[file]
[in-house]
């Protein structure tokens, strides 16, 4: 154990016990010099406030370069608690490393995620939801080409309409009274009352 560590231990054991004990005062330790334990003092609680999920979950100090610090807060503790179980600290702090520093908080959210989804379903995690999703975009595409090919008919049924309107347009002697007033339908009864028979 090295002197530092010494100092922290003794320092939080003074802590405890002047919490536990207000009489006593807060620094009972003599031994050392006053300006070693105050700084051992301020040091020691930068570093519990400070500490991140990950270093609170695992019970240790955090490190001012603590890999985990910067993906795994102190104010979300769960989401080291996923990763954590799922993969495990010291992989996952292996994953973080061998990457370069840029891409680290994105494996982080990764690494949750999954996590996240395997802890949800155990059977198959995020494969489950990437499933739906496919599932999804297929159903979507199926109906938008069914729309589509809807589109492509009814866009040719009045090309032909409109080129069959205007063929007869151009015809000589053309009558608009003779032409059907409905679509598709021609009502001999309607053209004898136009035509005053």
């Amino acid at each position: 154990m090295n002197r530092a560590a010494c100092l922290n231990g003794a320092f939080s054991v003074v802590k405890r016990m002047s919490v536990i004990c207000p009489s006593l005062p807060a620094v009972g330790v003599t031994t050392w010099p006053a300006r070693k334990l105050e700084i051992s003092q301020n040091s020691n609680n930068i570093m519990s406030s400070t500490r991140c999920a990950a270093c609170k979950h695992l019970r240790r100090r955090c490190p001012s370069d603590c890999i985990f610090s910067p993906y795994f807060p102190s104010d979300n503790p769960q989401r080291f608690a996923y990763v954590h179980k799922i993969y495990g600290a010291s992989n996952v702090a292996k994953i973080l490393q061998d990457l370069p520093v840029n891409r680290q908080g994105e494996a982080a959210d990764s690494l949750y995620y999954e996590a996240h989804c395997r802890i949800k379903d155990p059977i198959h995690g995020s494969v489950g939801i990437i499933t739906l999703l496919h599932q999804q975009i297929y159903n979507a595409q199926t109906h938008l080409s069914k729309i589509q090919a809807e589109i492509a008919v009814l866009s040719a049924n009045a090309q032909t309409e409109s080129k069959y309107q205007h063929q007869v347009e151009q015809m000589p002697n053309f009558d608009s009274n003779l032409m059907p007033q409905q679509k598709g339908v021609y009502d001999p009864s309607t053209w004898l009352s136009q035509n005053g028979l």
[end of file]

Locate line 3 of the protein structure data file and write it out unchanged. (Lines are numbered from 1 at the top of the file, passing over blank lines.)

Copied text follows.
């Amino acid at each position: 154990m090295n002197r530092a560590a010494c100092l922290n231990g003794a320092f939080s054991v003074v802590k405890r016990m002047s919490v536990i004990c207000p009489s006593l005062p807060a620094v009972g330790v003599t031994t050392w010099p006053a300006r070693k334990l105050e700084i051992s003092q301020n040091s020691n609680n930068i570093m519990s406030s400070t500490r991140c999920a990950a270093c609170k979950h695992l019970r240790r100090r955090c490190p001012s370069d603590c890999i985990f610090s910067p993906y795994f807060p102190s104010d979300n503790p769960q989401r080291f608690a996923y990763v954590h179980k799922i993969y495990g600290a010291s992989n996952v702090a292996k994953i973080l490393q061998d990457l370069p520093v840029n891409r680290q908080g994105e494996a982080a959210d990764s690494l949750y995620y999954e996590a996240h989804c395997r802890i949800k379903d155990p059977i198959h995690g995020s494969v489950g939801i990437i499933t739906l999703l496919h599932q999804q975009i297929y159903n979507a595409q199926t109906h938008l080409s069914k729309i589509q090919a809807e589109i492509a008919v009814l866009s040719a049924n009045a090309q032909t309409e409109s080129k069959y309107q205007h063929q007869v347009e151009q015809m000589p002697n053309f009558d608009s009274n003779l032409m059907p007033q409905q679509k598709g339908v021609y009502d001999p009864s309607t053209w004898l009352s136009q035509n005053g028979l």